Most of us are astute enough to know my child is not me and I am not my child. Having shared DNA or shared characteristics does not mean identity of being. We may be ever so much alike, but we are not the same person. Now it seems incomprehensible that a pregnant woman can lose that astuteness, so that she thinks the developing entity in her womb is just an extension of herself. She is then able to think removing “the product of pregnancy” from her womb is simply like removing an unwanted bit of her tissue – maybe like clipping fingernails or hair or removing a wart or cyst or cancerous growth etc. Or maybe it’s like liposuction to remove unwanted fat or cellulose? Anyway, she refuses to think of that mass of tissue, bones, nerves, organs including an independent heart and a brain that will develop acute self-awareness as a separate human being. Her self is not augmented by the child in her. Her self is not diminished when, whether in the course of nature or by violent extraction from her womb, the child is released from her. It is not tissue, not an invading extraneous parasitic growth – it is a human baby waiting to be born. It is her child, also the child of the man who partnered with her in its conception.
The baby in the womb has a body generated by its father and mother, and has separate soul / personhood which it will develop over time, and an eternal spirit essentially produced by God in His own spiritual image (Zechariah 12:1). Who understands how the spirit comes to the bones in the womb of a pregnant woman (Ecclesiastes 11:5 ESV). The baby is not a dispensable keep-it-if-you-like-it-and-want-it or dispose-of-it-if-you-don’t-like-it-or-want-it commodity. It was once dependent on its mother for protection and nurture while developing viability. It will still be dependent on its parents for protection and development after birth. Like it or not, and whether the child was conceived intentionally or not, the parents (it deserves and needs both parents, not just one or the other) are under divine obligation to care for it, provide for it, and nurture it physically, mentally, emotionally, socially and spiritually. The child should be received as a gift of God. Careful and proper nurturing of the child should be seen as the parents’ gift to God. There was a time when we grieved and sympathized with parents when a spontaneous abortion (miscarriage) occurred and a child was lost. But with the advent of induced abortion or forced miscarriage and the necessarily reconsidered nature of the unborn as not real life or personhood but simply as potential but unrealized life, an unbelievable number of those who aborted or miscarried are viewed and treated as throw-aways. May God please lift the veil of ignorance and selfishness from us! But we cannot expect mercy from Him for selfish and deliberate murder of the innocent child.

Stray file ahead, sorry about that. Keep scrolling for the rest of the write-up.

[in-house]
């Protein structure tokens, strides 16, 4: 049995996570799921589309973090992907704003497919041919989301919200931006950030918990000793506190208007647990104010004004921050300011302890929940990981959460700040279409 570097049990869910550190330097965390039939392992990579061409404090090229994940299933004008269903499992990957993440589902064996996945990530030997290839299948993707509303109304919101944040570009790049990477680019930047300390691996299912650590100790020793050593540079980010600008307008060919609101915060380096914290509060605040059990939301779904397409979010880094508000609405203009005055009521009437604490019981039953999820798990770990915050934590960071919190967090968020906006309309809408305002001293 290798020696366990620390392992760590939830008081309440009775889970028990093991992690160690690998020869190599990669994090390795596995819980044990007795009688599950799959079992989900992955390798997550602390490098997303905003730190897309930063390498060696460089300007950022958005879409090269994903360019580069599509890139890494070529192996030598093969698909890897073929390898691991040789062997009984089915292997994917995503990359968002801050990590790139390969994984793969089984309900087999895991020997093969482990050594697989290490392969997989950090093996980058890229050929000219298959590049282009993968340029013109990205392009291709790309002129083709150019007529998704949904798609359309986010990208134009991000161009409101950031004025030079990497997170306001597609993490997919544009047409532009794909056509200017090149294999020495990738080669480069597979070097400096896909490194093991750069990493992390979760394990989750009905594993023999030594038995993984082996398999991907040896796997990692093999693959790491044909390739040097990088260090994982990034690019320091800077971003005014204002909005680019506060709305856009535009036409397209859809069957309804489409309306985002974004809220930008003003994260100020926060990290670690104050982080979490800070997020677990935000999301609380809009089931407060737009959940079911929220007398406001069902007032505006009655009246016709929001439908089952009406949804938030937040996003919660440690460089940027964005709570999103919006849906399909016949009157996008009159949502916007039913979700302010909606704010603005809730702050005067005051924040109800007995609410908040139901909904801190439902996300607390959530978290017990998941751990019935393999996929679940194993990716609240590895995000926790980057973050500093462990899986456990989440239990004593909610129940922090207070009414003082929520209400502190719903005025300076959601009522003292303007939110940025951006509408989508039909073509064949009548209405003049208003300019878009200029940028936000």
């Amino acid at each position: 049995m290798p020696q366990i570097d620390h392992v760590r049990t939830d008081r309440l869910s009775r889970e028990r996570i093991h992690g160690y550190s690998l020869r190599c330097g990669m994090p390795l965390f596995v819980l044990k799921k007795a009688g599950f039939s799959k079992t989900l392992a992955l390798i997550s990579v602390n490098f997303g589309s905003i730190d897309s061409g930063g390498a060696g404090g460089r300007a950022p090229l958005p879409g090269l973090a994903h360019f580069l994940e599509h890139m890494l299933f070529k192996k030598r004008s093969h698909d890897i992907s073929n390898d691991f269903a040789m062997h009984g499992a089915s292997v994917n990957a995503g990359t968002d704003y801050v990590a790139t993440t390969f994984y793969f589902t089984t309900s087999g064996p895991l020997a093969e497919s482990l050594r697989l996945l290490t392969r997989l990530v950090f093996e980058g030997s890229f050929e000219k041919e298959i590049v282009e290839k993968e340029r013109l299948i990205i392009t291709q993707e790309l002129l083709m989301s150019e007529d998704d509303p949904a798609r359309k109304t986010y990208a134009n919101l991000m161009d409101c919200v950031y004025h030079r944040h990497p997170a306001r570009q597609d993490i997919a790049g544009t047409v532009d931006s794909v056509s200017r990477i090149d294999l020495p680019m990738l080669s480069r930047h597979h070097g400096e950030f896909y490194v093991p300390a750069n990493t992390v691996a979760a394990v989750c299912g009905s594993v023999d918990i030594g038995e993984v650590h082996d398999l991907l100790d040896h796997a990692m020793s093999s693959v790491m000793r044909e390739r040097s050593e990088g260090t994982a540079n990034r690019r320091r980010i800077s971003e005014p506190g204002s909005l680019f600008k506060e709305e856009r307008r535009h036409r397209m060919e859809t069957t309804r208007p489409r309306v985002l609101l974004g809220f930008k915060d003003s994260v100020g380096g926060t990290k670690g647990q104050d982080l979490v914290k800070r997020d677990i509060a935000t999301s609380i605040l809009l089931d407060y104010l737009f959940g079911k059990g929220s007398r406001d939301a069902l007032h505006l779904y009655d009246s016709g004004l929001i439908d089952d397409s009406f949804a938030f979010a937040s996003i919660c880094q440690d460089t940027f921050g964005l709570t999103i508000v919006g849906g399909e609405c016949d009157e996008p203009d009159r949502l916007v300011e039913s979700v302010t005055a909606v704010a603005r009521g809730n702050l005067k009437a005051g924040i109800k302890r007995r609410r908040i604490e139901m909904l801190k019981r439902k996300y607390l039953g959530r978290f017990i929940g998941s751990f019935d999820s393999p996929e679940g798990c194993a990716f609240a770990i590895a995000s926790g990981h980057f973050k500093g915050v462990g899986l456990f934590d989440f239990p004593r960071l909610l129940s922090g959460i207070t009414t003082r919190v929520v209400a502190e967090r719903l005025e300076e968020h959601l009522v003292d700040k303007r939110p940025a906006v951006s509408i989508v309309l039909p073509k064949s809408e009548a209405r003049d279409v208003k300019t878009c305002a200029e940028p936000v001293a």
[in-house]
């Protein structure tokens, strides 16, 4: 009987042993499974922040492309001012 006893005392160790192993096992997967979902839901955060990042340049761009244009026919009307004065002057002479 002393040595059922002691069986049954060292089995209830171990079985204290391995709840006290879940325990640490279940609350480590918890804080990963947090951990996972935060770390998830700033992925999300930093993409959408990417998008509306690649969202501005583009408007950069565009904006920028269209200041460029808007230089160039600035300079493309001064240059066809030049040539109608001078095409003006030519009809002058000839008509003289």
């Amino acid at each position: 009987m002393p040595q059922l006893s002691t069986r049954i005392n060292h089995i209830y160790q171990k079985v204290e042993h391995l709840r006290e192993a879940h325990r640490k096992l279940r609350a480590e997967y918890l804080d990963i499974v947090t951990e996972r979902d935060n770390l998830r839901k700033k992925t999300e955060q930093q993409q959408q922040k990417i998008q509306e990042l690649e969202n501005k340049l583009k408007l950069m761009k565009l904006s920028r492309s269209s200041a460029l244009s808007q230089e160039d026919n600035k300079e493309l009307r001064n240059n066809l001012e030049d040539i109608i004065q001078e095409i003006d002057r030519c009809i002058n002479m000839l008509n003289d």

The conception, development and pre-natal condition, and birth of the child are not the child’s fault or choice. No matter what the circumstances of the birth may be the child is not at fault and cannot be blamed, and the obligations of its parents cannot be refused. Once conceived the child has a right to life in the womb. Once born the child has as much right to life as the parents do. The rights of parents cannot remove their obligations to the child they have produced. Those who destroy an incipient human being while it is forming in the womb (notice we do not say “potential” life) are no less guilty than those who unjustly destroy any other human being. A baby in the womb has unknown potential, but it is not a potential life or a potential human or a potential product of its parents. Deliberately ending the life and development of a human at any stage of its life is unwarranted killing, homicide, and will be duly noted and responded to by God. In God’s sight all unwarranted killing – including abortion and so-called mercy killing (euthanasia), and even what some mentally and spiritually retarded persons call “honor killing” will be judged as murder and responded to appropriately and punitively by God. Many should begin praying, continually imploring, “God please forgive me for neglect or abuse of what You gave me, what You entrusted to me.”

#geraldcowan #abortion #conception